By Lily Yang
A project I’ve recently been working on with a fellow food science friend has us both perusing the depths of Youtube to uncover the latest and greatest of burger videos. Yup! You read that right, upwards of one hundred burger videos – regular grilled hamburgers, cheeseburgers, Epic Meal Time burgers, even ramen burgers – get their own visual, audio, and salivary screen time past our slightly numbed graduate student minds.
The thing that seems to set each and every burger video apart – or rather, clump them together – is the phrase, “the best” or “favorite” or something glorifying of that rendition. After about 15 such videos, the first thought that has continually crossed my mind has been, “Really? What sets you apart from the last video?” What gives you the right to assume (quite egotistically, one might add) your recipe is better than another’s recipe? Do you assume that because you have more subscribers, more comments, a higher “Like” to “Dislike” ratio that your burger extravaganza supersedes all others? (Okay, I digress; Google Analytics does a doozy with this one.) Additionally, if you’re going to claim that your recipe is the best, perhaps you should actually include a recipe. What’s even more fascinating is the extent at which everyone seems to think their specific burger methodology is the “correct” methodology for preserving flavor and enhancing taste; yet, these specific methods tend to be quite contradictory. For example: some videos will strongly suggest smashing down the burger – much like they view some restaurants to do it – whereas others will vehemently declare that anything so much as touching the burger will cause said wondrous meat to fail in magnificent proportions. It begs the question, who to believe? Would you rather watch the video of a restaurant dissecting a burger to its components, or a pro-kitchen chef who is more apt to add a humanizing touch?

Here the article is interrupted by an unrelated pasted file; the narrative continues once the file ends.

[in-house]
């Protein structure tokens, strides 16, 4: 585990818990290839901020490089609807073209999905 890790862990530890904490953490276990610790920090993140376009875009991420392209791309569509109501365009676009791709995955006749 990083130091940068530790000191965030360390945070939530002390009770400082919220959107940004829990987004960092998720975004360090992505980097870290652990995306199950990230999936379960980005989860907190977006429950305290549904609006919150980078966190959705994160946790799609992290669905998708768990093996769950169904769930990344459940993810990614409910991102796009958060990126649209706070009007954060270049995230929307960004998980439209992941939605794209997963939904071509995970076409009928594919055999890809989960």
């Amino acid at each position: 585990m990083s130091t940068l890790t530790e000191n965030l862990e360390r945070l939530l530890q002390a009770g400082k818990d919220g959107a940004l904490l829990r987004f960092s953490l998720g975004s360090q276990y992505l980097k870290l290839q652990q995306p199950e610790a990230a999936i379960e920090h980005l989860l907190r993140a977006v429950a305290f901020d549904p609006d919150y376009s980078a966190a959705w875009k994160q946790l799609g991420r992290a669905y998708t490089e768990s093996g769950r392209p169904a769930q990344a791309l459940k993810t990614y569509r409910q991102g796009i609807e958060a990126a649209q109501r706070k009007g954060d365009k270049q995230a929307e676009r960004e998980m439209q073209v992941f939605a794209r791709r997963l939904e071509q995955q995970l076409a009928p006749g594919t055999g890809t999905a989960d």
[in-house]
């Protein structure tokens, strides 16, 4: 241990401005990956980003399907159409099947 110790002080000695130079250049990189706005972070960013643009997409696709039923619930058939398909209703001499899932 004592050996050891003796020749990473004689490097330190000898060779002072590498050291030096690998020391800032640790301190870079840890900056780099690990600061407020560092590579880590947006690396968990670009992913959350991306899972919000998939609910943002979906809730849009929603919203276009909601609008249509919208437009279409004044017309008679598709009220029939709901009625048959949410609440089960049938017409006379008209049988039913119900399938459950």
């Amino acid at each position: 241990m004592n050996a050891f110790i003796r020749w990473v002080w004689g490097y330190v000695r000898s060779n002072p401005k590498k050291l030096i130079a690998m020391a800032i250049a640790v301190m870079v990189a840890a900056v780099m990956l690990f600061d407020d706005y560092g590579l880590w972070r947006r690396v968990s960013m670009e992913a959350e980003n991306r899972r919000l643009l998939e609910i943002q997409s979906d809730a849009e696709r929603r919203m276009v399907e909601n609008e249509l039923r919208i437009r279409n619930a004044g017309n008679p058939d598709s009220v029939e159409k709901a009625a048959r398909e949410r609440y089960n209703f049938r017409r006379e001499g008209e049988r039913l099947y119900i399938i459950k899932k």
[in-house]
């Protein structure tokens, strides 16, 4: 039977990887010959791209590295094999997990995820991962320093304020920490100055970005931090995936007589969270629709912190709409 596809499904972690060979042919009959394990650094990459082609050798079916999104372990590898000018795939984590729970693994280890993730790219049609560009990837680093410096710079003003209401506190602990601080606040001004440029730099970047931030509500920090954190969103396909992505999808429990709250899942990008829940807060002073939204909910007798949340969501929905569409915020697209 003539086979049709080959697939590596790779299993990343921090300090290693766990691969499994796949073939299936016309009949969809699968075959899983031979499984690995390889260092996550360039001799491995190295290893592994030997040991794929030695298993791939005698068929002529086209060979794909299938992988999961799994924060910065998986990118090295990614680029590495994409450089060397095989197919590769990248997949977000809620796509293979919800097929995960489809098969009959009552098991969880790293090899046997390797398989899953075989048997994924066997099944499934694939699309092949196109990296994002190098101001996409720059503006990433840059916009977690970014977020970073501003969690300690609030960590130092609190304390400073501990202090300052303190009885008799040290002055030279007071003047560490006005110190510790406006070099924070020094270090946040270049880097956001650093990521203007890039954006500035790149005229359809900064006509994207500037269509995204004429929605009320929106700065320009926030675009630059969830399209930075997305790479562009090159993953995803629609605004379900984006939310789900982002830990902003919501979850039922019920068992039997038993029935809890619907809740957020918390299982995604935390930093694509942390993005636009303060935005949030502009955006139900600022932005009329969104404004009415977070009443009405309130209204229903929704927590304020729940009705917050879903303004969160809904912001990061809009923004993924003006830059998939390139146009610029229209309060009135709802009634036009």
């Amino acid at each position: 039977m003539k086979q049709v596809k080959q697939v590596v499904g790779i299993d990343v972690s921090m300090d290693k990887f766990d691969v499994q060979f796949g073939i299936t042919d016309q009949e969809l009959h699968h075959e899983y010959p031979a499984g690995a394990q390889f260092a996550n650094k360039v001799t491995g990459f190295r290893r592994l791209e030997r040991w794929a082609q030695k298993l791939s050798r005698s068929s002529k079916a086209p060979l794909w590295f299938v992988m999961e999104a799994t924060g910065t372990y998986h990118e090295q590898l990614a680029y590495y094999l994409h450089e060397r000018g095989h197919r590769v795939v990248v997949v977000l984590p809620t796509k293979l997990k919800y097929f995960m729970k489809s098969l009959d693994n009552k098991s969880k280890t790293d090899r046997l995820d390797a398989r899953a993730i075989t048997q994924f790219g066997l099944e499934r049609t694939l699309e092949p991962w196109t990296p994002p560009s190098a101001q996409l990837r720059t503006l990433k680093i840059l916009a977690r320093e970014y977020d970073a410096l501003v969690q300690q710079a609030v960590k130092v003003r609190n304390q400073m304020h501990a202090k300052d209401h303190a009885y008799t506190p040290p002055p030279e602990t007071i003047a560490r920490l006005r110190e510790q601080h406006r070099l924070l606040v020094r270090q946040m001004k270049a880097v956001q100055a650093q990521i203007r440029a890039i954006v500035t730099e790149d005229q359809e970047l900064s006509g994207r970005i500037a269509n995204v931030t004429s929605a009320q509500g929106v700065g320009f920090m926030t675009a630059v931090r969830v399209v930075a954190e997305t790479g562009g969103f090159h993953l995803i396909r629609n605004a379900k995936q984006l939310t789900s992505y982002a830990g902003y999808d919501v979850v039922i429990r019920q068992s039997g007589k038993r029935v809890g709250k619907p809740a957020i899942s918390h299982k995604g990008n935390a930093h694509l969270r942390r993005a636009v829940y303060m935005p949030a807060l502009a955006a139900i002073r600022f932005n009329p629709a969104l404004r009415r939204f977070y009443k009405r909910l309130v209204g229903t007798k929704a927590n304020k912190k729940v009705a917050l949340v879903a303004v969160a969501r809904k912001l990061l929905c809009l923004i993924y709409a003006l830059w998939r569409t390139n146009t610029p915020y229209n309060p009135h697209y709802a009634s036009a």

Between gastronomy that one could practice at home and Guy Fieri dripping burger juice all over the counters of “Diners, Drive-ins and Dives”, one thing I’ve learned is there is no end to the saliva my mouth seems to be able to produce. Now, with the addition of HD (high definition, for all you anti-acronym fellows), the drooling has only increased. The sizzling of the burger as it hits the grill, the juices as it oozes out, the delicious searing, and finally the imagined waft of meaty goodness is just too much for my fragile lab-warped mind to handle. All I want is a burger!
But wait! What’s the catch? Why are we even looking at these videos? Why must we continually subjugate ourselves to this tragic deliciousness? If these videos are any indication of how things are actually prepared, it is only a matter of time before we are all in for a trip to the hospital. None of these videos ever practice – or even hint at – food safety. In fact, the notion of the proper usage of thermometers, lack of cross contamination, or even the washing of one’s hands is either laughed at or completely ignored. Thus, the point of this is belied: if each video is the representation of “the best” then they ought to be more stringent in explaining to people the benefits or negatives of certain actions. Of course, it is easy enough for you or me to say. But how could we better reinforce the knowledge, nay teach the general public, more about what they can do to prevent the risk of contamination and illness. How does one defeat the invincibility fable?
While you help us think of ideas or solution, that you should leave in the comments below, I shall be throwing myself to the kitchen in hopes of making a delicious and ginormous chive-pork ramen burger topped with kimchi, a sunny-side up egg.
How do you think we can improve food safety communication online?
Photo credit http://fbworld.com/2011/05/23/the-boom-in-premium-burgers/